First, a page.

In some cases, a doctor may recommend a skin biopsy to rule out skin cancer. Biopsies sometimes show deposits of a type of protein called amyloid. Doctors think that these deposits form because of the itching and scratching, rather than causing it.

As part of the diagnosis, the doctor may want to rule out macular amyloid (MA), another condition that causes itching. MA usually causes itching on the upper part of the middle back, as well as a grayish-brown patch. Nerve pain from herpes-related nerve damage may also cause itching, so a doctor might ask about any history of shingles.

Several different treatments may help with notalgia paresthetica, including:

  • Skin creams: Creams containing capsaicin, an ingredient in chili peppers, often reduce pain. When these creams do not work, a person may find that topical steroids, such as hydrocortisone, provide relief. A doctor will need to prescribe strong steroid creams, but weaker options are available over the counter.
  • Medication: Medications may help ease symptoms, but a person may need to experiment — with the help of their doctor — with different drugs at various dosages. Antiseizure medications, such as gabapentin (Neurontin), may be particularly effective.
  • Physical therapy: Physical therapy can help release trapped nerves, which may ease the symptoms of NP.
  • Injections: Certain injections may help. For example, botulinum toxin (Botox) may help with pain and itching. A nerve block, which obstructs certain sensations, can reduce or eliminate symptoms.
  • Surgery: When other treatments fail, and a compressed or trapped nerve causes symptoms, surgery to decompress the spine and free trapped and damaged nerves may offer relief.
  • Less invasive medical procedures: Less invasive medical procedures may ease symptoms when surgery is ineffective, or a person wishes to avoid it. Laser therapy may change nerve sensations, while pulsed radio frequency and electrical muscle stimulation may ease pain.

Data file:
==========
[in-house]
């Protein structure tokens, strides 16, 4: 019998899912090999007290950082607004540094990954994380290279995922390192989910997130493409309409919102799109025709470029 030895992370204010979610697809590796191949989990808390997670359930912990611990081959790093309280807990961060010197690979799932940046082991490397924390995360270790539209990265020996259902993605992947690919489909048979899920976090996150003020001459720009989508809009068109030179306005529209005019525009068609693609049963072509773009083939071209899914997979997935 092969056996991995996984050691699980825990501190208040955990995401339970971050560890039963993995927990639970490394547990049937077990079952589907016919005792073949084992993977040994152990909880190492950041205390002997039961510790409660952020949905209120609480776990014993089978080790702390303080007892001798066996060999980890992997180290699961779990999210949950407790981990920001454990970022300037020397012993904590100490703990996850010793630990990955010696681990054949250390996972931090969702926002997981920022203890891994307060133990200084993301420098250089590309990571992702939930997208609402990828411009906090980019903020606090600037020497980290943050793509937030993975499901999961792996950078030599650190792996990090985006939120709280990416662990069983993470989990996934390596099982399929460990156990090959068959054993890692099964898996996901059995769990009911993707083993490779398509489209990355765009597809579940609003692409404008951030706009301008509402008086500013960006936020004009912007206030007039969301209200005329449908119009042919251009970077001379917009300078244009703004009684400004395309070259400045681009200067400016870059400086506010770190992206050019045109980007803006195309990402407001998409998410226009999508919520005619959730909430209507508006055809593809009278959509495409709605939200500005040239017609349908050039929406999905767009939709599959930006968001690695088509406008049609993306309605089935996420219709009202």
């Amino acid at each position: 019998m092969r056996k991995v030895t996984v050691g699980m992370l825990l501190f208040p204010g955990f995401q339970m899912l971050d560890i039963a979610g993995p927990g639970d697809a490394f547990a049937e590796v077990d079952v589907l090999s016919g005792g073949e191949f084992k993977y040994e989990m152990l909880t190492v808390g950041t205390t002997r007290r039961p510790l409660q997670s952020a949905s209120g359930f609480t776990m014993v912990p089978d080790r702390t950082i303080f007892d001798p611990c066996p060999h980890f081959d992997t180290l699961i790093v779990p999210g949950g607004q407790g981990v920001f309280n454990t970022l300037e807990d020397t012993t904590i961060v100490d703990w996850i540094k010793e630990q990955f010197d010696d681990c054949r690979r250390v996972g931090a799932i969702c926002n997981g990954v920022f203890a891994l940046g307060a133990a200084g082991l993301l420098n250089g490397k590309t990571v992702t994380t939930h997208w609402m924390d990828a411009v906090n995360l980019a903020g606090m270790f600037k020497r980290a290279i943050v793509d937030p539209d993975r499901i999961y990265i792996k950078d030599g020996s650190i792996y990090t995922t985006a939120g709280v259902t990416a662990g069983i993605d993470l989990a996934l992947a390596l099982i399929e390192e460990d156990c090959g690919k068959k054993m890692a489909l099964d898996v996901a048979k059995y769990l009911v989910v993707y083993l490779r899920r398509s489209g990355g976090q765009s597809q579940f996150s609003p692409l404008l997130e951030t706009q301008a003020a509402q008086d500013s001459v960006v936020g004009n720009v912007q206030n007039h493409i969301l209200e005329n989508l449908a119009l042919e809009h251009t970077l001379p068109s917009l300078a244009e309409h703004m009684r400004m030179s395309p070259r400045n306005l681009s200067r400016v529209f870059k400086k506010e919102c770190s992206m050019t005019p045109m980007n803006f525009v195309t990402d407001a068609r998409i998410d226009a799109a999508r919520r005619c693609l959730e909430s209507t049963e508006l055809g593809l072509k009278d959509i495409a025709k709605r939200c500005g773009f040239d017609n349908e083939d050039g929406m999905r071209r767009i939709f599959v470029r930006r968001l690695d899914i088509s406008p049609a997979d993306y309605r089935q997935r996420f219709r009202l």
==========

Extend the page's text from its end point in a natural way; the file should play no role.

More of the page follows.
• Alternative and complementary medicine: A 2009 case report of a woman with NP found that her condition improved with just 20 minutes of osteopathic spinal manipulation. Some people may find relief from other approaches, such as acupuncture, especially when they use them alongside conventional treatment.

Notalgia paresthetica is a chronic condition. Although it may go away on its own or with treatment, it can sometimes last for many years. Some people have to experiment with several different remedies. A treatment that initially worked may stop working, requiring a change in approach.

The symptoms may also change with time, potentially getting better and then worse again or transitioning from itching to pain.

NP is not dangerous, and it does not increase the risk of serious illnesses, such as cancer. There is no evidence that it inevitably gets worse, and it will not progress to other areas.

Unexplained itching may trigger fears of skin cancer, an infection, or a serious neurological problem. However, although NP can be bothersome and may undermine a person’s quality of life, it is not dangerous.

Treatment focuses on relieving symptoms rather than curing the condition.

People who experience unexplained itching should see a doctor for help.